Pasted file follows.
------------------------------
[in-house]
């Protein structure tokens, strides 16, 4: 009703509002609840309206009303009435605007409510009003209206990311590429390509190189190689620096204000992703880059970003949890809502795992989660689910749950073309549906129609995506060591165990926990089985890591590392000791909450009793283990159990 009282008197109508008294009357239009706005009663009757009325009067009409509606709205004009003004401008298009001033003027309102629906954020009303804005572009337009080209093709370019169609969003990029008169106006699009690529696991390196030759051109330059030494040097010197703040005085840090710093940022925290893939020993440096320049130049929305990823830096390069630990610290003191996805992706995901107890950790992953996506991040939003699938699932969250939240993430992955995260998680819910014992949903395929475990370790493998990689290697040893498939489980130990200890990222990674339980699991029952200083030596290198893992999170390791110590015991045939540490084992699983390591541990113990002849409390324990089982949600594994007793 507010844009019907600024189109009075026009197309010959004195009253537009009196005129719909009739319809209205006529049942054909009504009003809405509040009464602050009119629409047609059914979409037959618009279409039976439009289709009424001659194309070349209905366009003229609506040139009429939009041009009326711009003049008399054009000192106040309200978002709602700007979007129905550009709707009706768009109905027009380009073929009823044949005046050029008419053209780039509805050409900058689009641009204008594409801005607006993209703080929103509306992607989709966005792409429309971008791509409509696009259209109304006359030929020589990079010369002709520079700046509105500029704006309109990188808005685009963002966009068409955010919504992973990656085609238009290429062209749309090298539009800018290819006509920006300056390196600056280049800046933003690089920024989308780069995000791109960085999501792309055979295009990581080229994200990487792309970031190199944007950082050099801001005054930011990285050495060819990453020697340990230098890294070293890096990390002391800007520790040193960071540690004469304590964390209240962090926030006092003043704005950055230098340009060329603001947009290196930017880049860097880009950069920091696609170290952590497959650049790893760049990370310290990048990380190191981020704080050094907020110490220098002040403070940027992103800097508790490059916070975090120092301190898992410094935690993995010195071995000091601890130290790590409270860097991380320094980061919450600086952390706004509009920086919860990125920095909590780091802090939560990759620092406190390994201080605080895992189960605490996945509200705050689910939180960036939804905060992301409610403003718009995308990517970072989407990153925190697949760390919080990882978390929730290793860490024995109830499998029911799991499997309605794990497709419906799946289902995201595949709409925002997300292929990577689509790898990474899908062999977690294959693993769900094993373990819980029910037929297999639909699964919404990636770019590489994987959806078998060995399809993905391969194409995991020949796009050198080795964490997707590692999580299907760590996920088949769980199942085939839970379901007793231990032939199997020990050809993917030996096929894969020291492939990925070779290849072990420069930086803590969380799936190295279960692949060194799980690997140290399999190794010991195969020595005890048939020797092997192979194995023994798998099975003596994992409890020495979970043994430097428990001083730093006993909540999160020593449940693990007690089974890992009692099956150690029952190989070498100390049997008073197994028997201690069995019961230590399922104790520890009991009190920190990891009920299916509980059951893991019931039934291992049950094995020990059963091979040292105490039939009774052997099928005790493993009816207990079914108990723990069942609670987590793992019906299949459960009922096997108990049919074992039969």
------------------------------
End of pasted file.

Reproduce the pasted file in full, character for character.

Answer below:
[in-house]
């Protein structure tokens, strides 16, 4: 009703509002609840309206009303009435605007409510009003209206990311590429390509190189190689620096204000992703880059970003949890809502795992989660689910749950073309549906129609995506060591165990926990089985890591590392000791909450009793283990159990 009282008197109508008294009357239009706005009663009757009325009067009409509606709205004009003004401008298009001033003027309102629906954020009303804005572009337009080209093709370019169609969003990029008169106006699009690529696991390196030759051109330059030494040097010197703040005085840090710093940022925290893939020993440096320049130049929305990823830096390069630990610290003191996805992706995901107890950790992953996506991040939003699938699932969250939240993430992955995260998680819910014992949903395929475990370790493998990689290697040893498939489980130990200890990222990674339980699991029952200083030596290198893992999170390791110590015991045939540490084992699983390591541990113990002849409390324990089982949600594994007793 507010844009019907600024189109009075026009197309010959004195009253537009009196005129719909009739319809209205006529049942054909009504009003809405509040009464602050009119629409047609059914979409037959618009279409039976439009289709009424001659194309070349209905366009003229609506040139009429939009041009009326711009003049008399054009000192106040309200978002709602700007979007129905550009709707009706768009109905027009380009073929009823044949005046050029008419053209780039509805050409900058689009641009204008594409801005607006993209703080929103509306992607989709966005792409429309971008791509409509696009259209109304006359030929020589990079010369002709520079700046509105500029704006309109990188808005685009963002966009068409955010919504992973990656085609238009290429062209749309090298539009800018290819006509920006300056390196600056280049800046933003690089920024989308780069995000791109960085999501792309055979295009990581080229994200990487792309970031190199944007950082050099801001005054930011990285050495060819990453020697340990230098890294070293890096990390002391800007520790040193960071540690004469304590964390209240962090926030006092003043704005950055230098340009060329603001947009290196930017880049860097880009950069920091696609170290952590497959650049790893760049990370310290990048990380190191981020704080050094907020110490220098002040403070940027992103800097508790490059916070975090120092301190898992410094935690993995010195071995000091601890130290790590409270860097991380320094980061919450600086952390706004509009920086919860990125920095909590780091802090939560990759620092406190390994201080605080895992189960605490996945509200705050689910939180960036939804905060992301409610403003718009995308990517970072989407990153925190697949760390919080990882978390929730290793860490024995109830499998029911799991499997309605794990497709419906799946289902995201595949709409925002997300292929990577689509790898990474899908062999977690294959693993769900094993373990819980029910037929297999639909699964919404990636770019590489994987959806078998060995399809993905391969194409995991020949796009050198080795964490997707590692999580299907760590996920088949769980199942085939839970379901007793231990032939199997020990050809993917030996096929894969020291492939990925070779290849072990420069930086803590969380799936190295279960692949060194799980690997140290399999190794010991195969020595005890048939020797092997192979194995023994798998099975003596994992409890020495979970043994430097428990001083730093006993909540999160020593449940693990007690089974890992009692099956150690029952190989070498100390049997008073197994028997201690069995019961230590399922104790520890009991009190920190990891009920299916509980059951893991019931039934291992049950094995020990059963091979040292105490039939009774052997099928005790493993009816207990079914108990723990069942609670987590793992019906299949459960009922096997108990049919074992039969």